Price of RAM to jump due to Japan's earthquake

Do you have a question? Post it now! No Registration Necessary.  Now with pictures!

Threaded View
Intel's CEO Paul Otellini said on the radio the other day that RAM
manufacturers' were affected (although he was careful to mention that
Intel itself has no factory in Japan) and it looks like some analysts are
seeing this happening already: /

As it happens, I was getting ready for a RAM upgrade and my first try of a
SSD drive in a month or two and a price jump is not a welcome thing
obviously. Especially in SSDs since there is so much of that memory in
them and they are expensive as it is.

So, is this already felt through suppliers like Newegg and Tigerdirect? I
haven't looked for pricing in over a year, don't know what to compare what
I see now with.

This is not the first time a disaster disrupts component supplies. I
remember from back in the day there were things like factory fires that
sent pricing ripples across the industry. So, how quickly do you think
other manufacturers in places like South Korea and China can pick up the
slack? In other words, would you recommend delaying the upgrade for s
certain period of time or do it now before price goes up too high?


             |       |
             |   _   |
    _________|__( )__|_________
        x/ _| |( . )| |_ \x
            |_| ---*|_|

Delivered via /
PC Building Community
Web and RSS access to your favorite newsgroup -
alt.comp.hardware - 75069 messages and counting!

Re: Price of RAM to jump due to Japan's earthquake

DA wrote:
Quoted text here. Click to load it /
Quoted text here. Click to load it

Take it from a plant owner, as to how much of a disruption this is. Yes,
there will be a glitch, and fabs in countries outside Japan will have to
fill in the gaps. This plant is near Tokyo.

    "it will return to full production no sooner than mid-July"

    "The company said the return to normal production could be delayed further
     if the power grid is not repaired or other complications arise."

You can't make silicon chips, if the power won't stay on. It requires
a continuous source of power, to keeps the ovens at constant temperature,
the pumps to keep all the vacuum lines at high vacuum and so on.
When our fab was shut down due to a power issue, it took about a month,
before good silicon was coming out of the fab again (and we didn't have
an earthquake - that's how long it takes to get the line clean again).
You don't really want to shut off the line and let it go cold, once it's
running. You keep the thing powered, even if you're not running wafers through
it. If Japan is using rotating power blackouts, to conserve limited power
resources, then the silicon plants will remain shut down. So in that example,
even if T.I. repairs the infrastructure, they need constant power before
they'll start the line again.

For the spot price of DRAM chips, check the graph in the lower left here.
You'll notice there was a glitch in the price in February, so even without
Mother Nature, the price does change. It all depends on how many companies
stop making DRAM, or how many of the fab lines they shut down, as to what
happens to the shape of that curve. If a company outside Japan wanted to
get into the business again, that could take a long long time.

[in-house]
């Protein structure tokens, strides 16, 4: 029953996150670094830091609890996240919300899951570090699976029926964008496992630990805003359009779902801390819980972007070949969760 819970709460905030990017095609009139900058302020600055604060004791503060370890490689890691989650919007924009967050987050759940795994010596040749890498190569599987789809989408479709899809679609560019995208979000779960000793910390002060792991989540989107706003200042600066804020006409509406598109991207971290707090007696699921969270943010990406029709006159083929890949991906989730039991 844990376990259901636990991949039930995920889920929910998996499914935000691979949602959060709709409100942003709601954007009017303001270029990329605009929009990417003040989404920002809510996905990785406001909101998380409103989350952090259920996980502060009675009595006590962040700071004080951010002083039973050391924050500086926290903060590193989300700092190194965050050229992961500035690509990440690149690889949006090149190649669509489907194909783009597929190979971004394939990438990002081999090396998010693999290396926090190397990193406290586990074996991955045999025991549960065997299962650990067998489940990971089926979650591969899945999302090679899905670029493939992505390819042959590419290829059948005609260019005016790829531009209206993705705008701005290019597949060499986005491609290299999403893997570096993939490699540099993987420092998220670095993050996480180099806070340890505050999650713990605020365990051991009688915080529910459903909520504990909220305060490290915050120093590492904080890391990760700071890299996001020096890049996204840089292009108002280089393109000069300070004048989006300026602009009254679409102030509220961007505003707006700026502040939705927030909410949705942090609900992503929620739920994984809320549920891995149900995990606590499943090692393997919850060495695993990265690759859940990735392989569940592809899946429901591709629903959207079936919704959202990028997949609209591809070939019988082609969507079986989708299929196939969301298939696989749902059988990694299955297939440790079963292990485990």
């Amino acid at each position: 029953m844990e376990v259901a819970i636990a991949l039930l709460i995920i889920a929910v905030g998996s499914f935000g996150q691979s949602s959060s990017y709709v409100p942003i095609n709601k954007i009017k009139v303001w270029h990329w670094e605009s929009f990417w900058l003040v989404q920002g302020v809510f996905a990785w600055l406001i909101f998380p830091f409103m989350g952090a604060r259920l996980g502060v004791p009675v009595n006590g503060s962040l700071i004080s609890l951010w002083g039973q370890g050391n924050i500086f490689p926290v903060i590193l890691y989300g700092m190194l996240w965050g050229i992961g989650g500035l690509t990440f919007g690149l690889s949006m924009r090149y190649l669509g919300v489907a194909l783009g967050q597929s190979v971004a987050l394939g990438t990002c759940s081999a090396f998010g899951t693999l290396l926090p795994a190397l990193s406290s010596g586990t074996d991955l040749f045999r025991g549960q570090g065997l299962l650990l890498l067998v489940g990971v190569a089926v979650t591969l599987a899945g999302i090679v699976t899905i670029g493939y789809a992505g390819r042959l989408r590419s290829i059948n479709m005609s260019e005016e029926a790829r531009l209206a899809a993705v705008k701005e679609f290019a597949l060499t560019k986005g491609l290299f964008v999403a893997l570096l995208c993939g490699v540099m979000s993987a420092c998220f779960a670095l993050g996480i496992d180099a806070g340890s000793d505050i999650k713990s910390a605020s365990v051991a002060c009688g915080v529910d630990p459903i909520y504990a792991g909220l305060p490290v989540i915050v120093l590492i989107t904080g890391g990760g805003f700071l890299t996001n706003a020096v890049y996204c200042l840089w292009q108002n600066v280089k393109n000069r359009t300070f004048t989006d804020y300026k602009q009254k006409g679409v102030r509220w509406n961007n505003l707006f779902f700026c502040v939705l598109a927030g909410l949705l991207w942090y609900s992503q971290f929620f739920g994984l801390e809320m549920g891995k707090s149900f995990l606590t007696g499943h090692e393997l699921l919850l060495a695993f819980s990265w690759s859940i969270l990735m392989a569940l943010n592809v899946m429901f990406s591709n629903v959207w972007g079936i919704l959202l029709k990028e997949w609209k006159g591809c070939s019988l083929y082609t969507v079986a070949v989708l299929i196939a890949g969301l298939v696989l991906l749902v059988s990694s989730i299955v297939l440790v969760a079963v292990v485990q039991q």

If a retail price has risen already, that would be *retailer* gouging. We
haven't seen the spot price of DRAM chips peak yet.


Re: Price of RAM to jump due to Japan's earthquake


Here's a question for you.  When buying SODIMMs, and having
a choice between OEM Micron, where they manufacture the chips
and the modules, or retail Kingston, where the chips could be from
a number of manufacturers, which would you choose?  Both carry
a lifetime warranty, but the Kingstons are a few dollars more.  

Both products are 2x4GB 1066 Mhz SODIMMs.

Re: Price of RAM to jump due to Japan's earthquake

Ian D wrote:
Quoted text here. Click to load it

OEM Micron should be well manufactured. I wouldn't expect them to
skip steps, like a small supplier might.

My personal experience with Kingston has been excellent. Zero dead
so far.

I think either would be good choices, and I personally would
be more likely to buy Kingston, as they would be more available
to me, and easier to find.


If you use the customer reviewer comments on a site like Newegg,
that can give an idea if any manufacturer is having quality problems.

While it may sound like I'm "brand loyal", I'm not. My last purchases
were guided, by noting certain big name DIMM makers were shipping
crap, and companies can change from good to bad, overnight. If you
"sort product by rating", it'll help shape your choices better.

Now that the supply of DRAM chips has been upset, this is even more likely
to be an issue. In the mad scramble to acquire chips, mistakes
will be made. And reputations will be damaged, by whatever shortcuts
are taken to get product out the door. So now, more than ever, it'll
be "buyer beware".


Re: Price of RAM to jump due to Japan's earthquake

Quoted text here. Click to load it

Thanks, Paul

I was leaning toward Kingston anyway, so that's what I ordered.
This RAM is for an Apple Macbook Pro, and the Kingston
package is designated for the MBP, whereas the Micron is only
guaranteed to be device tested and 100% compatible by the supplier.
For some reason, laptops tend to be more finicky about RAM than

On CNN this morning, an industry analyst said that if you are
planning to by any major electronic items, do it now.  I agree
with you that, in order to meet the bottom line, manufacturers
will start to second source components with approximate, or
lower quality items.   This could put Apple in a bind with the
iPad 2, that's manufactured in China by Foxconn.  Among
other components, the screen glass is made by a specialized
manufacturer in Japan, and the supply of the iPads is already
behind demand with slipping delivery times.

Site Timeline